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  7. I am out of state watching my daughters children. They have different breaks. My daughter is a counselor at a different school. I was thinking how families need two incomes now. When my kids were babies I didn't work. We gave up a lot. I see how rushed parents are now. We made the decision when ours were young that they needed one flexible parent. We shouldn't j

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  8. I worked for a little while outside the home but when I was 6 months pregnant with my first child I quit my job to stay home. It was our choice as a couple and I never looked back. But, for those who think "stay at home" means "not working" I can assure you that is one, huge misconception. I always worked much harder at home than I ever did behind a desk. But, I wouldn't have changed our decision for anything in the world -- those years with my children were important -- the most important thing to me.

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  9. I've never worked so hard after I left paid work for homemaking! But I've never been more satisfied either :) That judgment that working from home is "lazy" is particularly troublesome. I think it's so important to find the place where you're satisfied with your own work/self - I've endured that criticism you mention, and most of the time now it just rolls right off me because I'm content with my choices. That's a confidence born of time, and luckily it gets stronger with each skill acquired or job well-done.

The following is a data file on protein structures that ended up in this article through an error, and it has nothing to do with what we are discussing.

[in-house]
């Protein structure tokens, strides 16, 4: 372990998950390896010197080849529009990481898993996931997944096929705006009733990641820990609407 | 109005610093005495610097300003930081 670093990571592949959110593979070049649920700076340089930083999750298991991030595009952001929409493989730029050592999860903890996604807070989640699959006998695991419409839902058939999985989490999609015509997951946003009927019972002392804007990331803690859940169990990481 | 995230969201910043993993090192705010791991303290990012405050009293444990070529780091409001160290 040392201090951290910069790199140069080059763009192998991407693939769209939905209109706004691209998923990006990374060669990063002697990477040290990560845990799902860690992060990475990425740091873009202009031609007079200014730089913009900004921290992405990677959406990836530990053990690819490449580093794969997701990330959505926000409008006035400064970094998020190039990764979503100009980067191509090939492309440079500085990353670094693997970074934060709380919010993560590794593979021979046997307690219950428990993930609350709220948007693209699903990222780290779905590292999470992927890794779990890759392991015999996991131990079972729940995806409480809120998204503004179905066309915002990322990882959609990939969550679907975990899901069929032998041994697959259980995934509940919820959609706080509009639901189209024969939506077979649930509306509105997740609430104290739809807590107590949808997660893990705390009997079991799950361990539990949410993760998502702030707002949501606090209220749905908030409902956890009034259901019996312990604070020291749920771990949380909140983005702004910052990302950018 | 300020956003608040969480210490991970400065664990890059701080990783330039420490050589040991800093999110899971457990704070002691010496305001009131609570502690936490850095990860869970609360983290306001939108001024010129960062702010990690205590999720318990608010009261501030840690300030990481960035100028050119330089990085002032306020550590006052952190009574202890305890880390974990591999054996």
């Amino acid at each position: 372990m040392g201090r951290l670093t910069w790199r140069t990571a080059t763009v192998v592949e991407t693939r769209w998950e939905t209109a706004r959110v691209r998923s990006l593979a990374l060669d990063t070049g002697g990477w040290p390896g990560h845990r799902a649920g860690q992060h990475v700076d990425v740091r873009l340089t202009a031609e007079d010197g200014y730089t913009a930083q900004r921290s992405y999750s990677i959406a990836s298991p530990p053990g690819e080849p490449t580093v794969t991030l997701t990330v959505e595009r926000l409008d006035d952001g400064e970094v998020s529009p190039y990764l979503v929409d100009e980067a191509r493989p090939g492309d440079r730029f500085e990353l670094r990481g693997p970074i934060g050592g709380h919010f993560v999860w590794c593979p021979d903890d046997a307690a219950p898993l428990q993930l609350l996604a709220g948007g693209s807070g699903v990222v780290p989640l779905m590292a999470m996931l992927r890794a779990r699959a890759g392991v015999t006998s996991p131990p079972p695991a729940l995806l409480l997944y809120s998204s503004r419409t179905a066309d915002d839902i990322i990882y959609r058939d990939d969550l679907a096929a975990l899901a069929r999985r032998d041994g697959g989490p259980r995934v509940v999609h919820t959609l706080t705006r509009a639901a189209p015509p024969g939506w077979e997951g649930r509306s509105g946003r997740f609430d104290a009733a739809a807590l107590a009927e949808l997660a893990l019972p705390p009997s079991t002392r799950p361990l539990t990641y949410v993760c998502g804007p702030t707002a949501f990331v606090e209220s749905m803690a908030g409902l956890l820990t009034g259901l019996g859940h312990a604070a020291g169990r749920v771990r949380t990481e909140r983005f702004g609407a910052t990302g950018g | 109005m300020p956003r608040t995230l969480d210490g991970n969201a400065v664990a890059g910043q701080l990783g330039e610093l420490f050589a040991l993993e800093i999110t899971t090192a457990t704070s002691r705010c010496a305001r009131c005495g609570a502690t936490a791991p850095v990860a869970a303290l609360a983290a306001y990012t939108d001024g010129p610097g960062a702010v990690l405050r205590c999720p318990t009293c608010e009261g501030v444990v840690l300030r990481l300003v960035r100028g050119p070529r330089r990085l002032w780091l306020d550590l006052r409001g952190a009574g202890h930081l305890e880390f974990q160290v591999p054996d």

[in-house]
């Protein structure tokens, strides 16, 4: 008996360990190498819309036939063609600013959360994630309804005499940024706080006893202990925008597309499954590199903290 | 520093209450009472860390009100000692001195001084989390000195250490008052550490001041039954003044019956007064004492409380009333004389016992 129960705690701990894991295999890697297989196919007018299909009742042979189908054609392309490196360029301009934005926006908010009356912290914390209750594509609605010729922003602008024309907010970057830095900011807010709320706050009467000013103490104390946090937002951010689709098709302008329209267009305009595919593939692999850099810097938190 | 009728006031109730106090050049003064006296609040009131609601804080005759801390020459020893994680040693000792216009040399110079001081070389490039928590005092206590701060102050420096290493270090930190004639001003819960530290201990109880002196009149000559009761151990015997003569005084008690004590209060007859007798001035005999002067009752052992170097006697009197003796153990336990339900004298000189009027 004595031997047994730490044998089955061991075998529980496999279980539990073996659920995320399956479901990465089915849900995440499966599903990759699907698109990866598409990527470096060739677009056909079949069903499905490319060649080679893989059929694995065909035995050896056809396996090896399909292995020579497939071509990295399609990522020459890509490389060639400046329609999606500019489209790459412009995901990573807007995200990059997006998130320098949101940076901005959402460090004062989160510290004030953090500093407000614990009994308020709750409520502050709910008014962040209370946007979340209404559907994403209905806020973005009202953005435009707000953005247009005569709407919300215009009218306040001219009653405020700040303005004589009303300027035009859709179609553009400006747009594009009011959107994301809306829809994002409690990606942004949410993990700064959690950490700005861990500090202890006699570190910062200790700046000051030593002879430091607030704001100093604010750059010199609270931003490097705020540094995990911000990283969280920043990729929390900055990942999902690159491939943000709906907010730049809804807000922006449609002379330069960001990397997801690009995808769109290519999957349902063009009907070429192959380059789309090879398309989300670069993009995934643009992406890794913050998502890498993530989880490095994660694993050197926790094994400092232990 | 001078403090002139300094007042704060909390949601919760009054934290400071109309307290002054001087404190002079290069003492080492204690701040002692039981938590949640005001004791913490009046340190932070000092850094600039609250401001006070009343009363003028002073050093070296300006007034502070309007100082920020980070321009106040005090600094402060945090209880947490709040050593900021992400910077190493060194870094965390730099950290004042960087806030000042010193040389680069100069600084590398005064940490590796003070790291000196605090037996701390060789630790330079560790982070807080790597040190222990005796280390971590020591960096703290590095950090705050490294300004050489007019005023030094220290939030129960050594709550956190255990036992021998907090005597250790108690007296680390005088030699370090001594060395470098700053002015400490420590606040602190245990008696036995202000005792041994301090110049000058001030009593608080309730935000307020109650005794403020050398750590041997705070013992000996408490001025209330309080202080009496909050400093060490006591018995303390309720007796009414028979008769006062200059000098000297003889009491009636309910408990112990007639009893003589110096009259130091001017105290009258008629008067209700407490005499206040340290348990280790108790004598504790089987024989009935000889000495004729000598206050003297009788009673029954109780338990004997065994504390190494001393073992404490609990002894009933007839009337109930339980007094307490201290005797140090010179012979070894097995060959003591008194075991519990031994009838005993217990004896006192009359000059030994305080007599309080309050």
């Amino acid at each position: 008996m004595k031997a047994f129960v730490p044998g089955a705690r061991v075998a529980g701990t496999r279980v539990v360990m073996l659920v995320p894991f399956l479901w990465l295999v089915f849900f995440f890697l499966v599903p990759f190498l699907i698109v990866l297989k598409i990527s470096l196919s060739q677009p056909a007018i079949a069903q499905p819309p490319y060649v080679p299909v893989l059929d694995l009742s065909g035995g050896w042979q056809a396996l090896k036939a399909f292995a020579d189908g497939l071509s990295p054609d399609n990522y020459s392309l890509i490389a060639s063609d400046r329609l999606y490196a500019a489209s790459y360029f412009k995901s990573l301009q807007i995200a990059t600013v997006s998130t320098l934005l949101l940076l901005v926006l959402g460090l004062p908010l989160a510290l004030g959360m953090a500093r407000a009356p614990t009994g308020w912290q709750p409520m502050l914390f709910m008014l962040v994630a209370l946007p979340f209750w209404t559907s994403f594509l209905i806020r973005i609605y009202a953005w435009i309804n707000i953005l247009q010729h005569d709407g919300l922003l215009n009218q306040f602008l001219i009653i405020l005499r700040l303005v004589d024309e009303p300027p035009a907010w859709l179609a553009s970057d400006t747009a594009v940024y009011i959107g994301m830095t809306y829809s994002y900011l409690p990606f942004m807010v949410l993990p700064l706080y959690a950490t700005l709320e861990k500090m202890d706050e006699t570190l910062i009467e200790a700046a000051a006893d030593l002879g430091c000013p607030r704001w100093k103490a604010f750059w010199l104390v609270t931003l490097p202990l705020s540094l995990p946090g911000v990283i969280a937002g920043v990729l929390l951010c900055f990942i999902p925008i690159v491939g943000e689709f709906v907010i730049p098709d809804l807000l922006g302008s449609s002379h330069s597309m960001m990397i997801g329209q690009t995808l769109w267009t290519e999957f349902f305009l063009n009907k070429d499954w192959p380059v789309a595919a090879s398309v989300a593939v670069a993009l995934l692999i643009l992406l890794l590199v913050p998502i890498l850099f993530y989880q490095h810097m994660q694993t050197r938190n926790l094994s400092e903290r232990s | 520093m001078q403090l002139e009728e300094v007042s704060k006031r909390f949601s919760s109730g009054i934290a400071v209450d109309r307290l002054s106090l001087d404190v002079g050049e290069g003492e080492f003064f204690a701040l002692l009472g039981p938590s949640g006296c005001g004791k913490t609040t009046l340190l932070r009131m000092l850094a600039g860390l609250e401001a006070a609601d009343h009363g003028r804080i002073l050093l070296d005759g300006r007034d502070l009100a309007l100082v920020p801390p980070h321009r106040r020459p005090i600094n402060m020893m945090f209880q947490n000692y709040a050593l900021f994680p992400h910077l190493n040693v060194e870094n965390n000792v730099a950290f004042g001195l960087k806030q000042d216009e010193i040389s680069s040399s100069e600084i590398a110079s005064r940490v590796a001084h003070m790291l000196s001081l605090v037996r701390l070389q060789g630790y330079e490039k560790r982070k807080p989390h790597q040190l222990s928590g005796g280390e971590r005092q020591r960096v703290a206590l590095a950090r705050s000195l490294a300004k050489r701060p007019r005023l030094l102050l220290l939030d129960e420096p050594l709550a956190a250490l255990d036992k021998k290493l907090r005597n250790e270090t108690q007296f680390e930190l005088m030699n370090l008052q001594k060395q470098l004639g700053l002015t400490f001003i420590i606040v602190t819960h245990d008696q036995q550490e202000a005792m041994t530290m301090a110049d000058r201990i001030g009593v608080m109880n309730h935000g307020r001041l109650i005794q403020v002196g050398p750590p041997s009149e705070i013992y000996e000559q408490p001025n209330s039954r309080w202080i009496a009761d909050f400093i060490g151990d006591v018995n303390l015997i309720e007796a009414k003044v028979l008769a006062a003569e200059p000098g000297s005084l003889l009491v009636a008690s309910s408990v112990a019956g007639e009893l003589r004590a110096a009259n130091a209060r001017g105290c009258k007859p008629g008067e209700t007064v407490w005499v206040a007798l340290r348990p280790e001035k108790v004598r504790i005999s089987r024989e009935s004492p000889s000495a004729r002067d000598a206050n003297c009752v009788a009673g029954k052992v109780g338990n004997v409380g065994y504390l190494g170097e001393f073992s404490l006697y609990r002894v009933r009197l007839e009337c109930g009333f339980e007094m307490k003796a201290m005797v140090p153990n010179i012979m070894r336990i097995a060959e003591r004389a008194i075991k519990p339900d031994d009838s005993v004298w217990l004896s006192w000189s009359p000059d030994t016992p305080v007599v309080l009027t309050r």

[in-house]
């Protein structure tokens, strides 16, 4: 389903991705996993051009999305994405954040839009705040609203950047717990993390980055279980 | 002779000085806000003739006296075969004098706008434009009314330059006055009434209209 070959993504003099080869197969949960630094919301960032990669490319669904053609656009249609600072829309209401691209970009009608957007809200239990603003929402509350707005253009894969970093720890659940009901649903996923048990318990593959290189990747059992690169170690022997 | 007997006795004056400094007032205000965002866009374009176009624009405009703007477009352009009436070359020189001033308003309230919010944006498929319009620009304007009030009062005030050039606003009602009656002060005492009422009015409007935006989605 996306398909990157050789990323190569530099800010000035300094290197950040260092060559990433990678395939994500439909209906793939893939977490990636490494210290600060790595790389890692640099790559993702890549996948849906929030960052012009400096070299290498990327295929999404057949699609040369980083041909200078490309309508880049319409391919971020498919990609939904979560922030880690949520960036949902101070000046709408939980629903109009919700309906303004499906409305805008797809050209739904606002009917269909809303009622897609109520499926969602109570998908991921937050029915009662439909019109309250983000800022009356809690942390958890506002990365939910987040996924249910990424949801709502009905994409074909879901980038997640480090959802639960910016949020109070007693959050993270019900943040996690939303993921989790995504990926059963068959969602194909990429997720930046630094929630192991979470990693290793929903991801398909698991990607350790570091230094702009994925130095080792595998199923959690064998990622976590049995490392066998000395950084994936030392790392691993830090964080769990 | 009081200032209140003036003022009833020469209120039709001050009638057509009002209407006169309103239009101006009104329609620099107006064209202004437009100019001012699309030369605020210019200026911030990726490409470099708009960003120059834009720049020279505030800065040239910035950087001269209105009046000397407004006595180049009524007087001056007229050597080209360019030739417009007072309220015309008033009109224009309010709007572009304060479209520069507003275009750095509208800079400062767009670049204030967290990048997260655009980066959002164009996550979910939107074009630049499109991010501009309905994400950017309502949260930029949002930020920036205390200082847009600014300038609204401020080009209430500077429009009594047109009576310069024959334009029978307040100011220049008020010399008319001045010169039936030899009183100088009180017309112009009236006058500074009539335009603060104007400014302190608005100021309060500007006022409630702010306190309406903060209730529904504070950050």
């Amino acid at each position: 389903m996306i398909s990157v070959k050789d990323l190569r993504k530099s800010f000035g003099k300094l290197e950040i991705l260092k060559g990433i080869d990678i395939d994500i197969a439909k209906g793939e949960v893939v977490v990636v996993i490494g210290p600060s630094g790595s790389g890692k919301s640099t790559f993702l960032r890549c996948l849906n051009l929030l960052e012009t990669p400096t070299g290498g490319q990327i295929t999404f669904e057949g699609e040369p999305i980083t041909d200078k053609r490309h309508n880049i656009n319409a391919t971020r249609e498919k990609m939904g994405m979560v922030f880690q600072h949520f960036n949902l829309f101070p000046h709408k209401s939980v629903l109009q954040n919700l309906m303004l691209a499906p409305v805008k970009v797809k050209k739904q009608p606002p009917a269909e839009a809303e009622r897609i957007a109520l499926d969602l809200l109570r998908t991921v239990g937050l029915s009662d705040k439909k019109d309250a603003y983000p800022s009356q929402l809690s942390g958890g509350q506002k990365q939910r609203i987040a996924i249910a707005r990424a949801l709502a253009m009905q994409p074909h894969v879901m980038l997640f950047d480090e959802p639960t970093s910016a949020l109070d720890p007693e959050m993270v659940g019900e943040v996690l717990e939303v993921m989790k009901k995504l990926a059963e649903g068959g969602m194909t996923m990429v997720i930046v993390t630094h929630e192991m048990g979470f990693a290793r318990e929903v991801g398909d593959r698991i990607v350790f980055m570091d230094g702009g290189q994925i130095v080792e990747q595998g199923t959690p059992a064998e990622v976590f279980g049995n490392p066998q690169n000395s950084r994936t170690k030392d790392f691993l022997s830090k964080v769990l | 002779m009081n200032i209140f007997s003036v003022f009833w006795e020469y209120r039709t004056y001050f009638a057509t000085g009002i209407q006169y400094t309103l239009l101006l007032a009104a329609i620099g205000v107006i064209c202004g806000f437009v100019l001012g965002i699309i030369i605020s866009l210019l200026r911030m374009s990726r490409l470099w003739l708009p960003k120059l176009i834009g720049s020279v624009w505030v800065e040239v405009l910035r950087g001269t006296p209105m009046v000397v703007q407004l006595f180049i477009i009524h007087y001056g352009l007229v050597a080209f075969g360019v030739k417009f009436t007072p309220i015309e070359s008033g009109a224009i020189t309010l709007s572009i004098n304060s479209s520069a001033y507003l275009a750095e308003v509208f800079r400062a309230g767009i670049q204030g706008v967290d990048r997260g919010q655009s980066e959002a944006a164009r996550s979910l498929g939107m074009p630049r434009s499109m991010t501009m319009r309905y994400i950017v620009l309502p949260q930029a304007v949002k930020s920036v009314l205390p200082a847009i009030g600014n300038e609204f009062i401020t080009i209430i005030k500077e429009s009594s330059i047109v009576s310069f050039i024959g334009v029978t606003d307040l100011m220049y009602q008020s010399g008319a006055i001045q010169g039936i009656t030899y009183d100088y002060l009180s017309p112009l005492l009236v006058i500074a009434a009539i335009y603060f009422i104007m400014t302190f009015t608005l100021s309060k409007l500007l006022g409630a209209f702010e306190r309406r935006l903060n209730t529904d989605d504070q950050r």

Thanks for your writings and the encouragement you bring!
    -Jaime

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  10. I suppose many workers would think of homemaking as just doing the things they do around work, but with much more time. They wouldn't necessarily recognise that many of those tasks could change and grow, if there was more time to do them in (e.g. cooking from scratch, making rather than buying, growing veg etc). It is an enormous mindshift, so quite understandable that people don't always 'get it'. A bit similar to parenting, perhaps -- you don't know what it really entails until you are in the middle of it :)

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  11. Oh Rhonda, you delight us with your wise words, as ever. Every day it grates that society has de-valued the value of work at home so much. The only value is in bringing in more and more money. If it doesn't pay, it doesn't have value, right? It never ceases to amaze me that while it's valid and recognised work to work in childcare/cleaning/catering/etc, if you do it in the home, unpaid, somehow it holds no value!

    I recognise that we're all encouraged to go out and earn so that the economy moves forward, but did it not move forward anyway, before everyone became so focussed on earning more to buy more? Maybe the thoughtful economy is the way forward.